- Proper Flossing Technique
- Proper Brushing Technique
- Special Aids
- Factors Increasing Your Risk


Daily flossing removes plaque from between teeth and below the gumline, where brushing can't reach. Floss once a day, using the type of floss recommended by my staff. Flossing may be done either before or after brushing.

  • Take 18 inches of recommended floss and wrap it securely around your middle fingers.
  • Hold your index fingers firmly, allowing only about a half-inch of floss between them.
  • Gently ease the floss between your teeth and press it tightly against each side, forming a C-shape.
  • Ease the floss up and down several times, going below the gumline where bacterial plaque collects.

  • Brushing

    Careful and regular brushing removes bacterial plaque and stimulates circulation in gum tissue. Use a small, soft, angled brush with rounded bristles, and replace it whenever it gets worn or frayed. Brush at least twice a day, making sure to clean all surfaces thoroughly.

  • Gently brush toward the gum at a 45 degree angle. Use circular or back-and-forth motions, but don't scrub.
  • Work the tip of the brush around the inner surfaces of your teeth, including the teeth in back.
  • Clean the front and back surfaces of your teeth by using a vibrating or jiggling motion with the brush.
  • After cleaning all the surfaces of your teeth and gums, brush your teeth, then rinse well.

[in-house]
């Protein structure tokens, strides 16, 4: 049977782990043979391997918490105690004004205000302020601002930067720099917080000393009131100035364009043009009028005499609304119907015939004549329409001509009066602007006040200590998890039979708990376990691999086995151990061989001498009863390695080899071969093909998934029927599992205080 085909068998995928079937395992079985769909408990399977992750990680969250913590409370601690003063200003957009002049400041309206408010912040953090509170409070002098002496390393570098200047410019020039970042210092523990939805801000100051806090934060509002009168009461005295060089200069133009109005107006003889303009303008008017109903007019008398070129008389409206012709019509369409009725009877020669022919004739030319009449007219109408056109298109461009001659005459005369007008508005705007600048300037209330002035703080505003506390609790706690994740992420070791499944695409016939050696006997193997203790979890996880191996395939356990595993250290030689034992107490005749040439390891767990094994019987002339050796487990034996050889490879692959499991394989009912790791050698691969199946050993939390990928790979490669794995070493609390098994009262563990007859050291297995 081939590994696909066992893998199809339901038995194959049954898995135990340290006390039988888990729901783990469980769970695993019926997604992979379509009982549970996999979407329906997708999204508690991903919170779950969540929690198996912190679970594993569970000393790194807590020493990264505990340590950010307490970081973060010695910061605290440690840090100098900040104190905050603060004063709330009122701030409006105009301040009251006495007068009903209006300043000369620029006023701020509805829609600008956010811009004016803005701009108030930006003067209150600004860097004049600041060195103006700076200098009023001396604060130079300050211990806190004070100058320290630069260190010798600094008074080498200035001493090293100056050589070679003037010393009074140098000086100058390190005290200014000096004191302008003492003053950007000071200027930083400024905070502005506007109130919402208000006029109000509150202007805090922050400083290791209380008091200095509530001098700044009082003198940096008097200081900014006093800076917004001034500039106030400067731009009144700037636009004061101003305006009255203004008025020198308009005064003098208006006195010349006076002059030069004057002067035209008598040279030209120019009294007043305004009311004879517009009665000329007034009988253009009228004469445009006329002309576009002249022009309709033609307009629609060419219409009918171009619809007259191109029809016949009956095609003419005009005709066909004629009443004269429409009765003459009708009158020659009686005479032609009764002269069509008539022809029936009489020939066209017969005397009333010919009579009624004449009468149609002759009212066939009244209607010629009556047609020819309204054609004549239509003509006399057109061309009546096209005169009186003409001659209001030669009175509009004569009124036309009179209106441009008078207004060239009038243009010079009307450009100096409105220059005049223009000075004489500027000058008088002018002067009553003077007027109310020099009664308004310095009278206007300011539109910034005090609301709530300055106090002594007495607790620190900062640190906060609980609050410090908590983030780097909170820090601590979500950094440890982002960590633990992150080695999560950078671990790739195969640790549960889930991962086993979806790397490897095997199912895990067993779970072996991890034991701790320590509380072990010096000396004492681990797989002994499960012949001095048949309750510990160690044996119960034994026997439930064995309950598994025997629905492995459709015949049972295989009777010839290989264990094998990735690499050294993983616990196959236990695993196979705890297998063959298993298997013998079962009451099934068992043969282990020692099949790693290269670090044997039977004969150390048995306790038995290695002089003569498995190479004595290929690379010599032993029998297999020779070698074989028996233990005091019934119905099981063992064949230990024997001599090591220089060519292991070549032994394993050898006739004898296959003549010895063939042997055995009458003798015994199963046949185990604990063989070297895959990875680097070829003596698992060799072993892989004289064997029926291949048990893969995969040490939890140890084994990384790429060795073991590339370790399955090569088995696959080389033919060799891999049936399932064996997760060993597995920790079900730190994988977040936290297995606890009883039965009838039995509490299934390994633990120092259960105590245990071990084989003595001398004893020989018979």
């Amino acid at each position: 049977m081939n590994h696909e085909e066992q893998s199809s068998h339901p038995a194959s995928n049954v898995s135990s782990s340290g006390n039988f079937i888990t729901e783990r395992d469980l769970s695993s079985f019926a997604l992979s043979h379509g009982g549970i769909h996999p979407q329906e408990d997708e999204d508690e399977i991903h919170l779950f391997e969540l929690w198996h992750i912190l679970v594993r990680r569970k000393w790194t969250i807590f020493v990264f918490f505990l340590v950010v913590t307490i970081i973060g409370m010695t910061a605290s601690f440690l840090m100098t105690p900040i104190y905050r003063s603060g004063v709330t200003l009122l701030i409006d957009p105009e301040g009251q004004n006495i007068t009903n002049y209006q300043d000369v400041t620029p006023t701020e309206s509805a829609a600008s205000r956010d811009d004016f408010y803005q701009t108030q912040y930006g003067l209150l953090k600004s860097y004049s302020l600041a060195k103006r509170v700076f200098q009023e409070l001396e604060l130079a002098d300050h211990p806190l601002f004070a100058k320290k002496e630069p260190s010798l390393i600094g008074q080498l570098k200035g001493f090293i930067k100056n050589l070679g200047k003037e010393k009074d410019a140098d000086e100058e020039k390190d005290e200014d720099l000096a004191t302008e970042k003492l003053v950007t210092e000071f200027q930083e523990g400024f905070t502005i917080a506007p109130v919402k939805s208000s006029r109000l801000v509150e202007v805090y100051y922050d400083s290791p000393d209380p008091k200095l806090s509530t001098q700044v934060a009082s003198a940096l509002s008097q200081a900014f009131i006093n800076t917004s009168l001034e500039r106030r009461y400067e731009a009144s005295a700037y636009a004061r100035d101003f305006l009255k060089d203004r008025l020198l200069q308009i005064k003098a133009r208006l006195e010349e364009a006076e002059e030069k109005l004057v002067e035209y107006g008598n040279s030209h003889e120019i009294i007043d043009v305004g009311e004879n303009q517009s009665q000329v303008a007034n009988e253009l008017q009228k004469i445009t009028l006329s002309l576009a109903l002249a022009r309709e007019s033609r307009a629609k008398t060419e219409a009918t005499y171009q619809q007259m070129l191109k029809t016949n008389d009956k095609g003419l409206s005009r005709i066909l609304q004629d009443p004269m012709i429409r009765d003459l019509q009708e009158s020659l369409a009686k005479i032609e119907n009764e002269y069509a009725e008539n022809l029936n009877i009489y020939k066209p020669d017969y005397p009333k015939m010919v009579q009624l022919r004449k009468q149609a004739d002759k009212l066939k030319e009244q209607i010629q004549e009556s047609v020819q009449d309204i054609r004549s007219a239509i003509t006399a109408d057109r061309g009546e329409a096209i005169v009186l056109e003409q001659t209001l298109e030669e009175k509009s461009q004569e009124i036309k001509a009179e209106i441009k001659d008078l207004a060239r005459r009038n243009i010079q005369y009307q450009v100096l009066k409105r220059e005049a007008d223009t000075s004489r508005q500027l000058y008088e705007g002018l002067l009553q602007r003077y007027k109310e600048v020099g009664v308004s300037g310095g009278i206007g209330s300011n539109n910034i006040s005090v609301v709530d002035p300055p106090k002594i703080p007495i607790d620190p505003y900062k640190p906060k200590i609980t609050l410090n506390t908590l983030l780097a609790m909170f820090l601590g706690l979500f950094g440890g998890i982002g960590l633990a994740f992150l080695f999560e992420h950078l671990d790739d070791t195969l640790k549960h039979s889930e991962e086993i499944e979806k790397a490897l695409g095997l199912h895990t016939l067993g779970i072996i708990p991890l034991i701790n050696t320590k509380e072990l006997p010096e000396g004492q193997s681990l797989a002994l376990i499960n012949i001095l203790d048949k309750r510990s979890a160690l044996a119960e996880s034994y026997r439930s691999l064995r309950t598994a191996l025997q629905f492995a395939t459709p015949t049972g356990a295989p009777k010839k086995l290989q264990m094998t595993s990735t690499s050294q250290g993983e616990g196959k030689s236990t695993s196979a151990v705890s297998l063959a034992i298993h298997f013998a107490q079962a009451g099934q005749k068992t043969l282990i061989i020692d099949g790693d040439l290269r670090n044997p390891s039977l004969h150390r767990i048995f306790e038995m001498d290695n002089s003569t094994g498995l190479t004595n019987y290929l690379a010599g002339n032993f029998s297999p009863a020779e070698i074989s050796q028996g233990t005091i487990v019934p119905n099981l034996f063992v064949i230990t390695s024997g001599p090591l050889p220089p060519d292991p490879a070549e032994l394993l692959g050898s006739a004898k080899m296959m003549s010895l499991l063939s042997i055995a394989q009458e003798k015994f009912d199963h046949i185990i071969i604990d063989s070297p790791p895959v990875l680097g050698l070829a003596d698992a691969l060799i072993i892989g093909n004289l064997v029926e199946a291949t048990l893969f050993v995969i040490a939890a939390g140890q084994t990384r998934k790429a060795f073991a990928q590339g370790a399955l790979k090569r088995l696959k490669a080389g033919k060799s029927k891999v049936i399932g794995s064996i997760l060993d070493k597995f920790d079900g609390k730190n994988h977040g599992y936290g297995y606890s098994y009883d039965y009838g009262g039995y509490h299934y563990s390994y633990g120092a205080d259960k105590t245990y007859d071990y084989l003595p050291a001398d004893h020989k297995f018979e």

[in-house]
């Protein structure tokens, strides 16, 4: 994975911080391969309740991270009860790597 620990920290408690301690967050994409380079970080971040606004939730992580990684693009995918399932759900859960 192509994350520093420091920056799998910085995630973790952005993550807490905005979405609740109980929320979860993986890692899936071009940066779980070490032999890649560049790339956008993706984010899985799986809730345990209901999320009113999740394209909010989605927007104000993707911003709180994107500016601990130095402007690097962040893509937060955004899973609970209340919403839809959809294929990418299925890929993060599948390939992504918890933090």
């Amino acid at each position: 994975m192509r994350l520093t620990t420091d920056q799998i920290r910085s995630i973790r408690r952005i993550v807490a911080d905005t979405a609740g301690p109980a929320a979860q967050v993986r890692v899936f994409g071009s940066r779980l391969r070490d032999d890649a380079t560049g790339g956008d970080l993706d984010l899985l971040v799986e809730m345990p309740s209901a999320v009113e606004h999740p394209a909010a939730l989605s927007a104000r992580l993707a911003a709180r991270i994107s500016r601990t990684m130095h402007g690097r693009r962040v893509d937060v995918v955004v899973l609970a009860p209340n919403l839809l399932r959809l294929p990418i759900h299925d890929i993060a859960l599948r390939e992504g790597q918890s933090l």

• Special Aids

    We may recommend these and other special aids if you have implants, braces, or bridges, or if you have trouble flossing or brushing correctly.

    Floss mate: for holding floss comfortably and securely.

    Disclosing tablets: for checking how well you are removing plaque.

    Floss threader: for cleaning around bridgework or braces.

    Interdental brushes: for cleaning large spaces between teeth.

    Gum stimulators: for massaging gums and firming up problem areas after surgery.

    Interdental cleaners: for loosening food and plaque.

    Electric Toothbrushes: for increased efficiency in difficult areas or for more stimulation.

    Factors Increasing Your Risk

    The following factors can make gum disease worse by decreasing your ability to fight infection, decreasing the blood flow to periodontal tissues, or by irritating your gums. Even if only one of these factors exists, it's a sign that you need to be extra committed to taking care of your teeth and gums.

  • A poor diet
  • Tobacco use (smoking or chewing)
  • Pregnancy and oral contraceptives
  • Systemic diseases such as uncontrolled diabetes and AIDS
  • Medications such as steroids and anticancer drugs
  • Stress and anxiety